From Ugly Duckling to Beautiful Swan

When talking about Chinese law firms, people always tend to ignore the basic fact that they are extremely young: the oldest firms have barely crossed their 25-year mark, and the few top Chinese firms truly began to take a more substantive role in inbound work only around 2001. Although Chinese firms are making impressive progress and working on more sophisticated and complex deals, it would be unreasonable to make an apples-with-apples comparison if we were to evaluate Chinese firms by western standards.

 

Over the past few years, Chinese firms have been experiencing four waves:

  • Wave of integration

Intertwined inextricably with the economic growth, Chinese?firms?have been?growing at an extraordinarily rapid pace in ­sophistication and scale, but the firm culture is still being cultivated, and practice capability and quality is as yet uneven from one office or practice group to another.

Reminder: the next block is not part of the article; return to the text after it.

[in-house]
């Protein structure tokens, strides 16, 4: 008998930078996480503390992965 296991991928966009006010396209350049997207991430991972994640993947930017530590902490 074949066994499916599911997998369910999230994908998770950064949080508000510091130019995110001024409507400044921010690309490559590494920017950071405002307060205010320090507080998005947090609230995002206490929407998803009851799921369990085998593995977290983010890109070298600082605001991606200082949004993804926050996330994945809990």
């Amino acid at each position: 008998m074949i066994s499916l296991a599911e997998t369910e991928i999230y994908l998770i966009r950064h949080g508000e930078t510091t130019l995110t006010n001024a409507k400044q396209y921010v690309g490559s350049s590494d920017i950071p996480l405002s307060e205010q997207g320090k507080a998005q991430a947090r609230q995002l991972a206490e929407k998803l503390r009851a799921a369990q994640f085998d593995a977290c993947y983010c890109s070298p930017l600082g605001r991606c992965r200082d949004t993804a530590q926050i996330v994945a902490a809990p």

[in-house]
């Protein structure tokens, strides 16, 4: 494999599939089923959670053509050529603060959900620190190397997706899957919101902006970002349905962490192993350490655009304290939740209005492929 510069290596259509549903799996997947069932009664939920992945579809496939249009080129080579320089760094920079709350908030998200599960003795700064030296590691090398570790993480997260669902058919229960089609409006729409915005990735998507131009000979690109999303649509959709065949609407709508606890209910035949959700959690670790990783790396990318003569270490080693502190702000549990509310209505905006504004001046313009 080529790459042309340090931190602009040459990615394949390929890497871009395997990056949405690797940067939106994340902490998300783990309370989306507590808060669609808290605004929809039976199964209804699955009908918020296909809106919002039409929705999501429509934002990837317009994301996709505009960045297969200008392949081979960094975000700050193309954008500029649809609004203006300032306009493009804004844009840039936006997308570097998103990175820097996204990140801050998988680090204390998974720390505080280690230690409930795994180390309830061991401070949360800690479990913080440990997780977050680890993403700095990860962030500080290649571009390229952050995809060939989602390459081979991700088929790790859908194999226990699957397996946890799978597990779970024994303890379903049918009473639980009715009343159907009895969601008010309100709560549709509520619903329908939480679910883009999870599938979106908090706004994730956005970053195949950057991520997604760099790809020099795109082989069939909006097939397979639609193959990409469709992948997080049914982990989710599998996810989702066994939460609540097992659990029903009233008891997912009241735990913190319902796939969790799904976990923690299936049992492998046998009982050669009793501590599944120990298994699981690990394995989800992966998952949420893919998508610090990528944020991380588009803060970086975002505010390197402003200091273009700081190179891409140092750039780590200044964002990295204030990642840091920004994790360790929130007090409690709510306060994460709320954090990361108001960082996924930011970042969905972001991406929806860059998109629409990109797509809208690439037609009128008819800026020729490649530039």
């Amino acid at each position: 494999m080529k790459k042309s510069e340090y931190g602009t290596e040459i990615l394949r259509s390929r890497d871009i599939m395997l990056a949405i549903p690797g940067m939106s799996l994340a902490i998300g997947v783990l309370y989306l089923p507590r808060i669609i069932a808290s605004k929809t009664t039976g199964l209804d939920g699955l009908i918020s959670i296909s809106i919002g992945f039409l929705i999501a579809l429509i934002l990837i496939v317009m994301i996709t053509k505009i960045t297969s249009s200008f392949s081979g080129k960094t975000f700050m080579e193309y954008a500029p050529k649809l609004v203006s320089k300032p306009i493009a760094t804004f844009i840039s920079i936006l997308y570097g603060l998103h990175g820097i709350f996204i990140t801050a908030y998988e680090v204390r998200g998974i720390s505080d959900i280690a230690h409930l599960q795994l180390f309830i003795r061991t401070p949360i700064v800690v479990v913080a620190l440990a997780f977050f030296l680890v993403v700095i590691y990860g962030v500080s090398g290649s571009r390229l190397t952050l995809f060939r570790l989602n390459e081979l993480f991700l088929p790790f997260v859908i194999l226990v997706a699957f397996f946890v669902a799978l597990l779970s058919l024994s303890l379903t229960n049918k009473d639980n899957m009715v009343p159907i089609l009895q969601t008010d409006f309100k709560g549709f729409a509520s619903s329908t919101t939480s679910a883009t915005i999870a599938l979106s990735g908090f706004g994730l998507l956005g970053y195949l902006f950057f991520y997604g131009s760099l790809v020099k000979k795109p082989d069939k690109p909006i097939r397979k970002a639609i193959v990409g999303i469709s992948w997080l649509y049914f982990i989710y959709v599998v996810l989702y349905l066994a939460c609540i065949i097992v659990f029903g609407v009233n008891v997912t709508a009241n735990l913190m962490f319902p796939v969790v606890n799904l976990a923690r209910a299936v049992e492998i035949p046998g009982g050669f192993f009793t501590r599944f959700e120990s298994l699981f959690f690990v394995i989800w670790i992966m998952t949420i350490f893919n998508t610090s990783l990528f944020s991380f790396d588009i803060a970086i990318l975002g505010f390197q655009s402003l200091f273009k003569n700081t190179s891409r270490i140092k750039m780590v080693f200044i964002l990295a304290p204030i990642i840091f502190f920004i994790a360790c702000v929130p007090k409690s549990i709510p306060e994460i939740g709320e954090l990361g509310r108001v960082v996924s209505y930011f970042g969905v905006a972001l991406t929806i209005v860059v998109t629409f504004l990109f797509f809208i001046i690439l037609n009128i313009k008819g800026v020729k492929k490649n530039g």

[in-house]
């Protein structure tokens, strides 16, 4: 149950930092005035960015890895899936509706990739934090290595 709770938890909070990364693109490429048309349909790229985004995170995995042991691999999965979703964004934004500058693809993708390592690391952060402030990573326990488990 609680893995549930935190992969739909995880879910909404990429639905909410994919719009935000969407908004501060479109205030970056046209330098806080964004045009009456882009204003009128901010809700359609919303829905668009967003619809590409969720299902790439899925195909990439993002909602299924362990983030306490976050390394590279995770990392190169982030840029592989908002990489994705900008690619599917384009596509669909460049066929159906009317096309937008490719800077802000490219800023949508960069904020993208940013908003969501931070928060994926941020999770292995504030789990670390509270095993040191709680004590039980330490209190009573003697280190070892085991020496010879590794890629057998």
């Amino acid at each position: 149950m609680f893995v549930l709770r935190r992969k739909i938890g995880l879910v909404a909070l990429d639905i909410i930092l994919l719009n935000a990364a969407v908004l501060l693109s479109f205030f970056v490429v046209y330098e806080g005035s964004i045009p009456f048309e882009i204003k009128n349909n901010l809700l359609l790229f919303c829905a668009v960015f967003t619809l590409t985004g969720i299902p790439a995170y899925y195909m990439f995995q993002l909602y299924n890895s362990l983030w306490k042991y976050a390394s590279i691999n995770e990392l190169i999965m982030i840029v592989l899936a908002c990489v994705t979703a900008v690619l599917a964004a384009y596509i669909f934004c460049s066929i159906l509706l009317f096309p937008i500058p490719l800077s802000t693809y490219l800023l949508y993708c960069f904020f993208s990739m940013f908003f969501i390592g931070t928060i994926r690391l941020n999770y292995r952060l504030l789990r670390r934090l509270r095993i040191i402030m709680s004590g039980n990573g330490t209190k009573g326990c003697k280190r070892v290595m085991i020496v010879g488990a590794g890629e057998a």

Following a decade of rapid scaling-up, many local firms such as Decheng and Yingke started shifting from pure expansion to strengthening their capability in specialized practices and organizational excellence. The management team has been focusing on the integration between practice groups and offices, as well as on improving the quality and consistency of client services.

 

  • Wave of internationalization